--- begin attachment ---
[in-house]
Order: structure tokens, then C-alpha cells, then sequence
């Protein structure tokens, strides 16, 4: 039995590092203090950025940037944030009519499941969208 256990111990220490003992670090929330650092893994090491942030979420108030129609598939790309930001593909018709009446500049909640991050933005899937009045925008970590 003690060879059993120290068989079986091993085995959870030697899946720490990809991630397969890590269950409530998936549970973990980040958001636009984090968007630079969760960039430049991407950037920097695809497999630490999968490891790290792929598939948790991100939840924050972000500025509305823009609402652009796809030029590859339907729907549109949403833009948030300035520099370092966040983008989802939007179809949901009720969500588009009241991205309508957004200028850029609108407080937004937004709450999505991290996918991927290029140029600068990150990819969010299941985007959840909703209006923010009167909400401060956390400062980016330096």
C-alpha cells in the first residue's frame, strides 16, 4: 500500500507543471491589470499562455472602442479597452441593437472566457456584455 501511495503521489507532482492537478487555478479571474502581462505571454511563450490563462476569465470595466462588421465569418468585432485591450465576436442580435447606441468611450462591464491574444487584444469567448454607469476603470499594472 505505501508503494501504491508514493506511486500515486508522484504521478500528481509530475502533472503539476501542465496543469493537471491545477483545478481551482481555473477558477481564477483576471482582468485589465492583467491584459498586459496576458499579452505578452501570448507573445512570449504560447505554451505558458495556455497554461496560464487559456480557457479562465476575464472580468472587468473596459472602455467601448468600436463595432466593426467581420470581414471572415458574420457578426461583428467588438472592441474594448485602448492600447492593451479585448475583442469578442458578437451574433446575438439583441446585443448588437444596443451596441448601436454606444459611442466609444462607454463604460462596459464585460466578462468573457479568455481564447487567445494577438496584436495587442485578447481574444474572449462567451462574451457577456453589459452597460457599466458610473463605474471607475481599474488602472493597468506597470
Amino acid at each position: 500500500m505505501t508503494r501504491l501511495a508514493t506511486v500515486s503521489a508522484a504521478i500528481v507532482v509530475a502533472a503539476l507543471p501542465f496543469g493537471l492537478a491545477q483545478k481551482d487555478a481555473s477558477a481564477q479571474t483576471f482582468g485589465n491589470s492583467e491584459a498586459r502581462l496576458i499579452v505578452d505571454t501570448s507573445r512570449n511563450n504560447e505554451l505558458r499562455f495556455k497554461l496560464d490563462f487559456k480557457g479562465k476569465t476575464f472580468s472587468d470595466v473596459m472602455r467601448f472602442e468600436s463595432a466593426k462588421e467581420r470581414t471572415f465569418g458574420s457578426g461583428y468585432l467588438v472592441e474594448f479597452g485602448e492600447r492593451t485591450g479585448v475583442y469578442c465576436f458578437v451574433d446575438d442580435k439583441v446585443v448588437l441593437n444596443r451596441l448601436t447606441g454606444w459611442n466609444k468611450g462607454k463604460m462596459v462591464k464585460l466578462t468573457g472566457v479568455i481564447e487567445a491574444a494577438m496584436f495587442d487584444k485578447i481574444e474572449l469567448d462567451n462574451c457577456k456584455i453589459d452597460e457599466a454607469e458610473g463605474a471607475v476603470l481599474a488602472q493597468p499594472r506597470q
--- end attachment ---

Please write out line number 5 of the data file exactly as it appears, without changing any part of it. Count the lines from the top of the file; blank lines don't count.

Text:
Amino acid at each position: 500500500m505505501t508503494r501504491l501511495a508514493t506511486v500515486s503521489a508522484a504521478i500528481v507532482v509530475a502533472a503539476l507543471p501542465f496543469g493537471l492537478a491545477q483545478k481551482d487555478a481555473s477558477a481564477q479571474t483576471f482582468g485589465n491589470s492583467e491584459a498586459r502581462l496576458i499579452v505578452d505571454t501570448s507573445r512570449n511563450n504560447e505554451l505558458r499562455f495556455k497554461l496560464d490563462f487559456k480557457g479562465k476569465t476575464f472580468s472587468d470595466v473596459m472602455r467601448f472602442e468600436s463595432a466593426k462588421e467581420r470581414t471572415f465569418g458574420s457578426g461583428y468585432l467588438v472592441e474594448f479597452g485602448e492600447r492593451t485591450g479585448v475583442y469578442c465576436f458578437v451574433d446575438d442580435k439583441v446585443v448588437l441593437n444596443r451596441l448601436t447606441g454606444w459611442n466609444k468611450g462607454k463604460m462596459v462591464k464585460l466578462t468573457g472566457v479568455i481564447e487567445a491574444a494577438m496584436f495587442d487584444k485578447i481574444e474572449l469567448d462567451n462574451c457577456k456584455i453589459d452597460e457599466a454607469e458610473g463605474a471607475v476603470l481599474a488602472q493597468p499594472r506597470q